Before and after the Ukrainian military’s campaign began, Secretary of State John Kerry, CIA Director John Brennan, and Vice President Joe Biden visited Kiev, followed by a flow of senior Pentagon officials.

A back-door arms pipeline was set up through the United Arab Emirates and Blackwater mercenaries were allegedly deployed.

American military advisers embedded in the Ukrainian Defense Ministry provided rocket propelled grenades, carried out training exercises and planned military operations including with members of the fascist Azov battalion, which had Nazi-inspired Wolfsangel patches emblazoned on their sleeves.

Obama’s National Security adviser, Samantha Power, claimed that the [Ukrainian] governments “response [to alleged provocations by eastern rebels] [was] reasonable, it is proportional, and frankly it is what any of our countries would have done.”

The Ukrainian military and allied warlord and neo-Nazi militias were not acting reasonably or proportionally, however, when they carried out artillery and air attacks on cities and struck residential buildings, shopping malls, parks, schools, hospitals and orphanages in Eastern Ukraine, and tortured and executed POWs in what amounted to clear war crimes.

NYU Professor Stephen Cohen notes that even the New York Times, which mainly deleted atrocities from its coverage, described survivors in Slovyansk living “as if in the Middle Ages.”

That the American public knows nothing of these events is a sad reflection of the superficiality of our media and decline in the quality of international news coverage.

It is also a testament to the failing of the political left, which has embraced the cause of immigrant and Palestinian rights and fighting climate change, legitimately, but has neglected the plight of the Eastern Ukrainian people.

Hong Kong and the Audacity of the United States

People often ask and hint at the similarities between the Hong Kong protests and the French Yellow Vests. The former started on 31 March and are approaching their 19th week. The Yellow Vests (YV) have celebrated last weekend their 40th week of protests. As of recently some voices of Macron-infiltrates into the YV movement – or Fifth Columnists – have suggested that the YVs may support the Hong Kong protesters in solidarity for freedom….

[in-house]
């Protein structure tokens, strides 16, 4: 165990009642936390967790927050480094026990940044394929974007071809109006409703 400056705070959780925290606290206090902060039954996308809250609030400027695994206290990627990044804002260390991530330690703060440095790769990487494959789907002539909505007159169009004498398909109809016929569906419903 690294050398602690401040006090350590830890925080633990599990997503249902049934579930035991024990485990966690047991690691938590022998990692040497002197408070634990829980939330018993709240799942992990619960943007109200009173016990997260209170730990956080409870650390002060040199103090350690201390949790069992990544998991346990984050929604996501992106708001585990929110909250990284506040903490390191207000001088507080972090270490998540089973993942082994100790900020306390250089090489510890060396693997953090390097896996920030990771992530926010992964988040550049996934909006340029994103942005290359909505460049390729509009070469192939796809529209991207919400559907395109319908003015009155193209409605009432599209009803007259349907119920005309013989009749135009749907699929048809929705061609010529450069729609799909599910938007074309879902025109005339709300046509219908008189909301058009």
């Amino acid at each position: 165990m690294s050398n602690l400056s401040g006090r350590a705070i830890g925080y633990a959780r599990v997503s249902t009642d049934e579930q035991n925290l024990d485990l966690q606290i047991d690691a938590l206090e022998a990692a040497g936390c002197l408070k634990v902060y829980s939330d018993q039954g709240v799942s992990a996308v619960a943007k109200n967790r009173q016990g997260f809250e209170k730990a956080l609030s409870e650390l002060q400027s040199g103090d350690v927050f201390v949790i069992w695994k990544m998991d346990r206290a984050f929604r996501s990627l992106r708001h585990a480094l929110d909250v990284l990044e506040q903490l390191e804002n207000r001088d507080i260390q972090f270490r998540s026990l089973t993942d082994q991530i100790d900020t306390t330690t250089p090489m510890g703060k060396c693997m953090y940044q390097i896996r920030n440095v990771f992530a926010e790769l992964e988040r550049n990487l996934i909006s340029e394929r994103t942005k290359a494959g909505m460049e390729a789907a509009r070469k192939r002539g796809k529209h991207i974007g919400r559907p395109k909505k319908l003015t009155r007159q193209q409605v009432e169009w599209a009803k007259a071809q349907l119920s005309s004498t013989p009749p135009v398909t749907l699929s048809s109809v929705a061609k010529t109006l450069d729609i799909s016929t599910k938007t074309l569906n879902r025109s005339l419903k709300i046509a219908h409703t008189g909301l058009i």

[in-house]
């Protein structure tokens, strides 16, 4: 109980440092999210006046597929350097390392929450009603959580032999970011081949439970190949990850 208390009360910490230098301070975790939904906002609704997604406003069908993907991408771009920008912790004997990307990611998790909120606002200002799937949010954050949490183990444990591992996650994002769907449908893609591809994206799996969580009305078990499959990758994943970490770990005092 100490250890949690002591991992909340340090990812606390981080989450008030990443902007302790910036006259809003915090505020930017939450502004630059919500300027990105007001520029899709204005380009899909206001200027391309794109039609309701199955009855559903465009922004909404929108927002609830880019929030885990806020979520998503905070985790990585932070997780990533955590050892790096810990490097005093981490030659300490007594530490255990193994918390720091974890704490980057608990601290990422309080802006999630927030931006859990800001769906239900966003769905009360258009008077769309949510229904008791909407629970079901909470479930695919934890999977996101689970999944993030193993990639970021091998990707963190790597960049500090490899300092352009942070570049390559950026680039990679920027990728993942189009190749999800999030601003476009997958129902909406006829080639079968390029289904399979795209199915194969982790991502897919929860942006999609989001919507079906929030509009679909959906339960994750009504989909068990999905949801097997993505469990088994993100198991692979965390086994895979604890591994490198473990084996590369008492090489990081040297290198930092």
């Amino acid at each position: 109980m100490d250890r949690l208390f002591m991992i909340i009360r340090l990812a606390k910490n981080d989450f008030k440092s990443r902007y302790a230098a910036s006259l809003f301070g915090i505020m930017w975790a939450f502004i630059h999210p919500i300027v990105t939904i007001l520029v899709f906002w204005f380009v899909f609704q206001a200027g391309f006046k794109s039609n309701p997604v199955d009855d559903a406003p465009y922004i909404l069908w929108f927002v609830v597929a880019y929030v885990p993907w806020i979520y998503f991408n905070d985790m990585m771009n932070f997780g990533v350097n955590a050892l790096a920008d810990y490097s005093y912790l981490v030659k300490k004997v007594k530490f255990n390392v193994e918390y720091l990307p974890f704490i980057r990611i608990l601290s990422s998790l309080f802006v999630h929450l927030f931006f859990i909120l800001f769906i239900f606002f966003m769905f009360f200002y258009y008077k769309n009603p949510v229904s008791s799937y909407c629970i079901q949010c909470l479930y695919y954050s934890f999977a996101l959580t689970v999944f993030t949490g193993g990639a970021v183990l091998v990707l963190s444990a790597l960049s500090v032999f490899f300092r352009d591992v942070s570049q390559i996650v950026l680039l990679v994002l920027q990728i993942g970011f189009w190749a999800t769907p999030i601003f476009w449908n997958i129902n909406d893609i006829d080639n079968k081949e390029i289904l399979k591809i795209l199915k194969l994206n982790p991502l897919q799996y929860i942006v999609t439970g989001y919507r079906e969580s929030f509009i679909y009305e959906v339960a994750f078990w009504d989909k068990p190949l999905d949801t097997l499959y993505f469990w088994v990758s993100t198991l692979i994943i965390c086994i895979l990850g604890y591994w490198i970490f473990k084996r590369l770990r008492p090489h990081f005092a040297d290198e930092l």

Well, that didn’t go down well with the highly educated and well informed YV. Many of them actually felt insulted by the Macronites – ‘for whom does this guy [Macron] take us?’  And right they are. There is not a shred of comparison between the two movements, except that they are protests but for widely different reasons, and serving widely different agendas. The YV can in no way be associated with the Hong Kong “protests” which are equal to US funded Color Revolutions.

We, the YV leaders said, are fighting against an ever more totalitarian French government that is ever more stealing our legitimate income in the form of all sorts of taxes and keeps a minimum wage on which ever more French families cannot survive. Life is unaffordable on a regular workers pension. The Macron Government is creating poverty, by shifting the financial resources, the few that are left, from the bottom to the top. That’s what we are fighting and protesting against. We want a fundamental change in the French economic structure and the French leadership. You see, all of this has nothing to do with the Washington funded Hong Protests that are directed on Washington’s behalf by Hong Kongers against the Government of Mainland China.

It couldn’t be clearer. The French Yellow Vests know what they are fighting for. The Hong Kong protesters, most of them, follow a few leaders under false pretenses against their country, against Beijing. Granted, many of the protesters are pro-westerners, they sing the US National Anthem, and wave the British flag – the flag of their former colonialists.

Actually, funding to destabilize Hong Kong in the future has already started at the latest in 1994, three years before the official Handover of Hong Kong by the UK to the Beijing Government. Way before the official date of returning Hong Kong in 1997 to the Peoples Republic of China (PRC), the US built up a network of Fifth Columnists in Hong Kong.

Washington pours millions into creating unrest in Hong Kong, similarly as in Ukraine, when the US State Department financed the preparation of the 2014 coup at least 5 years ahead at the tune of US$ 5 billion, according to Victoria Nuland’s, Deputy Secretary of State, own admission, directly and through NED, the National Endowment for Democracy, an “NGO” which it isn’t. It is rather the extended or soft arm of the CIA, receiving hundreds of millions of dollars from the State Department for their ‘regime changing’ activities around the globe.

In 1991, The Washington Post quoted a NED founder, Allen Weinstein, as saying “a lot of what we do today was done covertly 25 years ago by the CIA”.  Couldn’t have been said better. We see the results all over the world.

Precisely this has happened in Hong Kong and is going on until this day and probably way beyond. The US will not let go. Especially now that most people who have at least a limited understanding on how these western manipulations work, comprehend and see for themselves who is sowing the unrests. Take the 22-year-old student and western hero of the 2014 Umbrella Revolution, Joshua Wong, trained. programmed and funded by the US State Department / NED / CIA. He is again a main player in the current protest movement. Wong is the on-the-ground boy for the local media tycoon, Jimmy Lai, who has spent millions of his own money in the 2014 “Occupy Central” protests (Umbrella Revolution).